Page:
While one may need to immerse himself in the community for a certain period of time in order to discover the way how people make meaning of something, could an ethnographer at the same time treat himself as one of the participants during the observation too?
There are certain kinds of distinctive attitudes between an inhabitant and a tourist. Insiders and outsiders surely experience landscapes differently for some reasons.
An example of mine would be the first time when I was in high school in Saigon, I used to be called “Tàu Khựa”, meaning a dirty Chinese. Fair enough, so would Vietnam be my home actually? What was wrong with us for speaking Vietnamese and Cantonese at the same time, I wondered? That is still a question.
Then as time flew, I was settled in a Japanese workplace. By saving my week holidays for years to decide to have to trip to a land that I thought at least I could see the experience as an insider, Hong Kong was the decision I made. Unfortunately, I was wrong again, because the Hongkongers called me “越南鬼”, which meant Vietnamese demon. What was I supposed to react? What else could I do except for pretending I did not understand what they said? Denis Cosgrove indicated “The way people see their world is a vital clue to the way they understand that world and their relationship with it.” (Cosgrove, 1985). What if one tried his best but no luck for forming the relationship with the land? We cannot deny the reality that almost everyone needs a better place to live. But a better place to live has nothing to do with modern high technology or the luxury, but about the word home. If one lives in a palace with Lamborghini cars, but never feels home, then neither an insider nor outsider he would be, and he would be stuck in the middle of nowhere.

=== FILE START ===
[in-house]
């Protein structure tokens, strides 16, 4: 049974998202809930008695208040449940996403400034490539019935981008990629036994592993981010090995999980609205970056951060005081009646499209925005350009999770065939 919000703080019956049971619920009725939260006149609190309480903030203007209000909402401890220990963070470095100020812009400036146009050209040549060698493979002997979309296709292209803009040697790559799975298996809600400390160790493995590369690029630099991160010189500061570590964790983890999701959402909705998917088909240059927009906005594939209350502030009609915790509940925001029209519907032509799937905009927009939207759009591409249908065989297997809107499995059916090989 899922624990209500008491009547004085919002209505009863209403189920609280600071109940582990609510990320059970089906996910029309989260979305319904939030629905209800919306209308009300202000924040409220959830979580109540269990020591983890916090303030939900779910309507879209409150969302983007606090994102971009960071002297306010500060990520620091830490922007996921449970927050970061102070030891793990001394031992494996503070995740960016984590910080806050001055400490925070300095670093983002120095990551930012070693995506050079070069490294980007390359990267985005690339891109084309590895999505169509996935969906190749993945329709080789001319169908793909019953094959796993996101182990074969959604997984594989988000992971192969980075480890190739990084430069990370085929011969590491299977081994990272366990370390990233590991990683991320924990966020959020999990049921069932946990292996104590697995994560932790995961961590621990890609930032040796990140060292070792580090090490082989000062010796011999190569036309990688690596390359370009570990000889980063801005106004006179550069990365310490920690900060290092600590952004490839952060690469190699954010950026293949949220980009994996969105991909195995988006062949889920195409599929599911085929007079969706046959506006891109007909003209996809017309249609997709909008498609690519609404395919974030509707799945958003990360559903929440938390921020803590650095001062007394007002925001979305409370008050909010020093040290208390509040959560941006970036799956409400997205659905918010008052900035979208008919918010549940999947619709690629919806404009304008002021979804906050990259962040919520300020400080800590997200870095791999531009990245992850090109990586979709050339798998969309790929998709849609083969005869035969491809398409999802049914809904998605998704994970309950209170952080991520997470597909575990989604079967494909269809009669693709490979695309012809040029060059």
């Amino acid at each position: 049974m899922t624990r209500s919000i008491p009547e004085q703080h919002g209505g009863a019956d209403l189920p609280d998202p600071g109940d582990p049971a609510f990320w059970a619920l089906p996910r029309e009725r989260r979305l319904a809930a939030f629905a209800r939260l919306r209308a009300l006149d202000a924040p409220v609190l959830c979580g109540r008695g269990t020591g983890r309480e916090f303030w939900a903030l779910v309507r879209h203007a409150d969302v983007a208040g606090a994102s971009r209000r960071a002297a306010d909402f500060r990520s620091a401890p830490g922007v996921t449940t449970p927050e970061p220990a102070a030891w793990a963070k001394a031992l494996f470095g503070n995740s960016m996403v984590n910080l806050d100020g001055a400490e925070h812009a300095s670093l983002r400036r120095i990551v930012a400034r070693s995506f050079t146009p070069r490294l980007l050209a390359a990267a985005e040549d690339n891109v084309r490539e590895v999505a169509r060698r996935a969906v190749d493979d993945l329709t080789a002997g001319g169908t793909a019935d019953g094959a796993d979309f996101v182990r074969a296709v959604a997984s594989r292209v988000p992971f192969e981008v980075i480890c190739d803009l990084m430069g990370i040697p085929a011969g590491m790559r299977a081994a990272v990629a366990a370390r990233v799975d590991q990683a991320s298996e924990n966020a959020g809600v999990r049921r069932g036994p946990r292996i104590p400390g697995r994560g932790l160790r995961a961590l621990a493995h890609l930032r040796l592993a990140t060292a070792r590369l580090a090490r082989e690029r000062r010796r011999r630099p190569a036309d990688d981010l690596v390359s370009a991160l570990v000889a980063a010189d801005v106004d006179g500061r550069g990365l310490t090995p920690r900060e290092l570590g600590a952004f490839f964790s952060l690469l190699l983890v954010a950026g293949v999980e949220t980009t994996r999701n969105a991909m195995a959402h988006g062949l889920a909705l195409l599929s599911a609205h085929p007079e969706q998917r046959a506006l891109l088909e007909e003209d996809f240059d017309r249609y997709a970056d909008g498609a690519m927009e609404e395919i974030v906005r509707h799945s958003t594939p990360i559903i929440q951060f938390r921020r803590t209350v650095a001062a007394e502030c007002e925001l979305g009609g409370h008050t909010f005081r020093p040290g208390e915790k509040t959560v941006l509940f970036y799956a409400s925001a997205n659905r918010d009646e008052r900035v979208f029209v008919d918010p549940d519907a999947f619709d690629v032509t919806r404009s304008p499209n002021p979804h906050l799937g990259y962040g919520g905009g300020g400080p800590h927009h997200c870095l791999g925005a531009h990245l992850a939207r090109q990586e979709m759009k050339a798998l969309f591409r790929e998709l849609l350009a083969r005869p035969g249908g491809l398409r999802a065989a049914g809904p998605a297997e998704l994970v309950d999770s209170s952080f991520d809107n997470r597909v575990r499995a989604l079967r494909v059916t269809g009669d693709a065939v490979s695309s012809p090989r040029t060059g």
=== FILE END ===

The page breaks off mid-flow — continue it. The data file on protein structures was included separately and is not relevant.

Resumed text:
One may never stop seeking a land, a land where he belongs to, to dwell in a real home. If Maurice Merleau-Ponty once has said that nobody would understand better than the insiders do how the miracle in their world is worked (Merleau-Ponty, 1962), Xu Liu on the other hand, described on the Old Book of Tang a phrase “當局者迷，旁觀者清”, that those who have already involved in the game cannot see the most of the game (Liu, 1975). It is clear that somehow I was unsuccessful to try to be an insider, but somehow I failed to identify myself as an outsider in both of the countries.
There is no doubt that being an insider or outsider is considered an unremarkable topic to discuss, observing the way how they interact with us, the cultural homeless people, might be the first exercise to do to study and define a place which we are proud to call a real “home”.
- Cosgrove, D. E. (1985). Social formation and symbolic landscape. Madison, Wis : University of Wisconsin Press.
- Merleau-Ponty, M. (1962). Phenomenology of perception. London, Routledge & Paul; New York, Humanities.
- Liu, X. (1975). Old Book Of Tang 旧唐书. 中华书局.